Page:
Persistent traditions: a long-term perspective on communities in the process of Neolithisation in the Lower Rhine Area (5500-2500 cal BC)

Abstract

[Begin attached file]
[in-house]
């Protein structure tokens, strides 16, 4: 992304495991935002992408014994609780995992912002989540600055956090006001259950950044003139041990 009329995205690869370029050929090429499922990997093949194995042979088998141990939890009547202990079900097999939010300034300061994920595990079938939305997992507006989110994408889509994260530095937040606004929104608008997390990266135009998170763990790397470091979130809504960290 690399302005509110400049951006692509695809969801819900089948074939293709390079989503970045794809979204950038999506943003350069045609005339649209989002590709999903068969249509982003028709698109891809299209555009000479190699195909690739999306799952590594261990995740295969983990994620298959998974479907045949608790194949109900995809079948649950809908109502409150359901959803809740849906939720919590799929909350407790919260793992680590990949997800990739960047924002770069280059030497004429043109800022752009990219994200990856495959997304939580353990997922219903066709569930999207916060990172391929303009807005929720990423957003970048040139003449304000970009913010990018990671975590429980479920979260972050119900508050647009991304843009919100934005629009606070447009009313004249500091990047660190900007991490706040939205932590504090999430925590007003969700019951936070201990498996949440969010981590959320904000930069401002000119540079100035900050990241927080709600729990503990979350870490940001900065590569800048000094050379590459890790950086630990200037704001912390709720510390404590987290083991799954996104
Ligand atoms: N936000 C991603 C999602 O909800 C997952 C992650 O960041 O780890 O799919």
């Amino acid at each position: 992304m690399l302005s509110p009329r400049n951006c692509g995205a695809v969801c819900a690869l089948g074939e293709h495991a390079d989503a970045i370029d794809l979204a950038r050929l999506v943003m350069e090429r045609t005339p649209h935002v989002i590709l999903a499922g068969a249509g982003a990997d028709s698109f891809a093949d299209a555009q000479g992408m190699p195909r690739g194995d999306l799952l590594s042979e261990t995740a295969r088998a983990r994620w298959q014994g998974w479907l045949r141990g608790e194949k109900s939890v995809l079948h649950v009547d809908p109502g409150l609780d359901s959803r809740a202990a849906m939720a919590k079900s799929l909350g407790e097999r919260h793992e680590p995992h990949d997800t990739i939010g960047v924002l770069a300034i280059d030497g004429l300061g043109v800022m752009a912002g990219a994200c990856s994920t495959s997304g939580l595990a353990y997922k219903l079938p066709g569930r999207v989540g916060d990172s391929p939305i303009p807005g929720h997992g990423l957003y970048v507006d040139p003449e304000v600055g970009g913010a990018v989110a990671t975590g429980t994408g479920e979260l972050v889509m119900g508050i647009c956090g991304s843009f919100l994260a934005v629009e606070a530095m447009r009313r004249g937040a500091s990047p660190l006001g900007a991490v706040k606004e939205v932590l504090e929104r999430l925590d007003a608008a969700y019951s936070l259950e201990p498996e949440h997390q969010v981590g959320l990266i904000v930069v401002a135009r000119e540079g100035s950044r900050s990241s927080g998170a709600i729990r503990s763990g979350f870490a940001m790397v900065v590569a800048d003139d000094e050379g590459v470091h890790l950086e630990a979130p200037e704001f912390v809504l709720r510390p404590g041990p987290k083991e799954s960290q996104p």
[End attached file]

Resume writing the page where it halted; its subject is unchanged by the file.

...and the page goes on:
The adoption of agriculture is one of the major developments in human history. Archaeological studies have demonstrated that the trajectories of Neolithisation in Northwest Europe were diverse. This book presents a study into the archaeology of the indigenous communities involved in the process of Neolithisation in the Lower Rhine Area (5500-2500 cal BC). It elucidates the role played by these in relation to their environmental context. This work brings together a comprehensive array of excavated archaeological sites in the Lower Rhine Area and indicates that the successive Late Mesolithic, Swifterbant culture, Hazendonk group and Vlaardingen culture societies represent a continuous long-term tradition of inhabitation of the wetlands and their margins. After demonstrating the existence of a diverse Mesolithic background to Neolithisation, the subsequent developments are studied by foregrounding the relationship between local communities and the dynamic wetland landscape. This points to long-term flexible behaviour and pragmatic choices in livelihood, food economy and mobility. For the interpretation of Neolithisation this study emphasises the persistent traditions of the communities involved. New elements are shown to be attuned to existing hunter-gatherer practices. By documenting indications of the mentalité of the wetland inhabitants, it is demonstrated that their mindset remains essentially ‘Mesolithic' for millennia.-Stichting Nederlands Museum voor Anthropologie en Praehistorie -Rijksmuseum van OudhedenEuropean Prehistor

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